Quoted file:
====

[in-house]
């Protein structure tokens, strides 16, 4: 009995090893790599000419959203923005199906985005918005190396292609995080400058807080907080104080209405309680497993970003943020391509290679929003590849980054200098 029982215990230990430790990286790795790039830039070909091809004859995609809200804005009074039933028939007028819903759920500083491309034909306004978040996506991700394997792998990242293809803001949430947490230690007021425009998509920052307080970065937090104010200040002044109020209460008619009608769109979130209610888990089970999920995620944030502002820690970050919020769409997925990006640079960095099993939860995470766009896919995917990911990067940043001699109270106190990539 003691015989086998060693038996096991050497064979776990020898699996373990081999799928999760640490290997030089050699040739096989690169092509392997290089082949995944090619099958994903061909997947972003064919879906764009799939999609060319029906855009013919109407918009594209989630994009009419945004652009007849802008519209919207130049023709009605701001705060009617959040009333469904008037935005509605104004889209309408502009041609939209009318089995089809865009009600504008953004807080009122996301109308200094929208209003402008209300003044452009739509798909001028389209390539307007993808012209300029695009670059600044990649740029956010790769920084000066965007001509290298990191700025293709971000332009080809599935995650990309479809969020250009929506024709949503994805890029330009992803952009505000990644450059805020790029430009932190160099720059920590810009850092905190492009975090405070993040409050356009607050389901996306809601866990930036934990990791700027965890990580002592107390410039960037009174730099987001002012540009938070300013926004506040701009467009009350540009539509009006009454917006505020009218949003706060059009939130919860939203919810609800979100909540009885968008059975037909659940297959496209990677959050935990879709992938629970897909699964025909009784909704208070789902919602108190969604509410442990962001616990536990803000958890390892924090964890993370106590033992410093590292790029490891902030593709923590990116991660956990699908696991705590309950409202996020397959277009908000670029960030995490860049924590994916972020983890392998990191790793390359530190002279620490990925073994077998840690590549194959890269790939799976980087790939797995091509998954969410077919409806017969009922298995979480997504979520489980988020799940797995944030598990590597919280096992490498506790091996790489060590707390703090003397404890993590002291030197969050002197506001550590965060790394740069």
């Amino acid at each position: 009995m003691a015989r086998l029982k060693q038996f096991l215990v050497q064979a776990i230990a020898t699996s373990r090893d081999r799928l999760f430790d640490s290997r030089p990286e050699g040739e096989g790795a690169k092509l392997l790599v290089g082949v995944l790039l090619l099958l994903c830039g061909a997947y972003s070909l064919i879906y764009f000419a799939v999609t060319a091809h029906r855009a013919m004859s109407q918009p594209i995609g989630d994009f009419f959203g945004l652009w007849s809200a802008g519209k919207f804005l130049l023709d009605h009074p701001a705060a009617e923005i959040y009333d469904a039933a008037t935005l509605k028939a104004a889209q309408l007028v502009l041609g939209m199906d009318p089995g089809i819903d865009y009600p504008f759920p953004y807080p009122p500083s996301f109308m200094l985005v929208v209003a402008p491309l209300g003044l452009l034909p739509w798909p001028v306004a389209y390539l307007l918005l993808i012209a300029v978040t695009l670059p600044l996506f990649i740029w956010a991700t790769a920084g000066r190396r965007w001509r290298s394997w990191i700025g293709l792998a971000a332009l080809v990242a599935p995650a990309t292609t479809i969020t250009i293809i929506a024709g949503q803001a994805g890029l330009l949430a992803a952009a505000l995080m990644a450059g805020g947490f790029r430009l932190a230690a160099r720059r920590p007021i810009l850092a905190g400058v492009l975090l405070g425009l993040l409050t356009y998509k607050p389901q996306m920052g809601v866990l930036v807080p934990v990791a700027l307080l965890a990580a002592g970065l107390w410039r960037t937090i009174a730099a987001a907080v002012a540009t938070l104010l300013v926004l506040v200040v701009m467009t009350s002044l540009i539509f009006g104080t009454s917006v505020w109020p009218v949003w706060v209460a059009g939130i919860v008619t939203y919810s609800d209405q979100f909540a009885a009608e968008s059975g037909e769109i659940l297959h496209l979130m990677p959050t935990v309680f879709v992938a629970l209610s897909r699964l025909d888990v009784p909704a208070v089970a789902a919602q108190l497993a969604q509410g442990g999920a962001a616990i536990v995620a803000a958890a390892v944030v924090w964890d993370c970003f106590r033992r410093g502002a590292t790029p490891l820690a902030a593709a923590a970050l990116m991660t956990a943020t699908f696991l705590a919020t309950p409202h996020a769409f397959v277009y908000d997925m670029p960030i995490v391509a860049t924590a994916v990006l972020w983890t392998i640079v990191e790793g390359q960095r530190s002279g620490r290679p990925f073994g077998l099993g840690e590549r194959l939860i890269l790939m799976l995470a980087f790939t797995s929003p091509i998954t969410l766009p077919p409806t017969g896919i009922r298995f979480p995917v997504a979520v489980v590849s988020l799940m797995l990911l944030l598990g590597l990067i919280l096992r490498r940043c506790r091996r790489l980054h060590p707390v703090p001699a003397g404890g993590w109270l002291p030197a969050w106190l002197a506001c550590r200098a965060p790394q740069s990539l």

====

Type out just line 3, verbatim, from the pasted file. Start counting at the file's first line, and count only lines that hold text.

């Amino acid at each position: 009995m003691a015989r086998l029982k060693q038996f096991l215990v050497q064979a776990i230990a020898t699996s373990r090893d081999r799928l999760f430790d640490s290997r030089p990286e050699g040739e096989g790795a690169k092509l392997l790599v290089g082949v995944l790039l090619l099958l994903c830039g061909a997947y972003s070909l064919i879906y764009f000419a799939v999609t060319a091809h029906r855009a013919m004859s109407q918009p594209i995609g989630d994009f009419f959203g945004l652009w007849s809200a802008g519209k919207f804005l130049l023709d009605h009074p701001a705060a009617e923005i959040y009333d469904a039933a008037t935005l509605k028939a104004a889209q309408l007028v502009l041609g939209m199906d009318p089995g089809i819903d865009y009600p504008f759920p953004y807080p009122p500083s996301f109308m200094l985005v929208v209003a402008p491309l209300g003044l452009l034909p739509w798909p001028v306004a389209y390539l307007l918005l993808i012209a300029v978040t695009l670059p600044l996506f990649i740029w956010a991700t790769a920084g000066r190396r965007w001509r290298s394997w990191i700025g293709l792998a971000a332009l080809v990242a599935p995650a990309t292609t479809i969020t250009i293809i929506a024709g949503q803001a994805g890029l330009l949430a992803a952009a505000l995080m990644a450059g805020g947490f790029r430009l932190a230690a160099r720059r920590p007021i810009l850092a905190g400058v492009l975090l405070g425009l993040l409050t356009y998509k607050p389901q996306m920052g809601v866990l930036v807080p934990v990791a700027l307080l965890a990580a002592g970065l107390w410039r960037t937090i009174a730099a987001a907080v002012a540009t938070l104010l300013v926004l506040v200040v701009m467009t009350s002044l540009i539509f009006g104080t009454s917006v505020w109020p009218v949003w706060v209460a059009g939130i919860v008619t939203y919810s609800d209405q979100f909540a009885a009608e968008s059975g037909e769109i659940l297959h496209l979130m990677p959050t935990v309680f879709v992938a629970l209610s897909r699964l025909d888990v009784p909704a208070v089970a789902a919602q108190l497993a969604q509410g442990g999920a962001a616990i536990v995620a803000a958890a390892v944030v924090w964890d993370c970003f106590r033992r410093g502002a590292t790029p490891l820690a902030a593709a923590a970050l990116m991660t956990a943020t699908f696991l705590a919020t309950p409202h996020a769409f397959v277009y908000d997925m670029p960030i995490v391509a860049t924590a994916v990006l972020w983890t392998i640079v990191e790793g390359q960095r530190s002279g620490r290679p990925f073994g077998l099993g840690e590549r194959l939860i890269l790939m799976l995470a980087f790939t797995s929003p091509i998954t969410l766009p077919p409806t017969g896919i009922r298995f979480p995917v997504a979520v489980v590849s988020l799940m797995l990911l944030l598990g590597l990067i919280l096992r490498r940043c506790r091996r790489l980054h060590p707390v703090p001699a003397g404890g993590w109270l002291p030197a969050w106190l002197a506001c550590r200098a965060p790394q740069s990539l």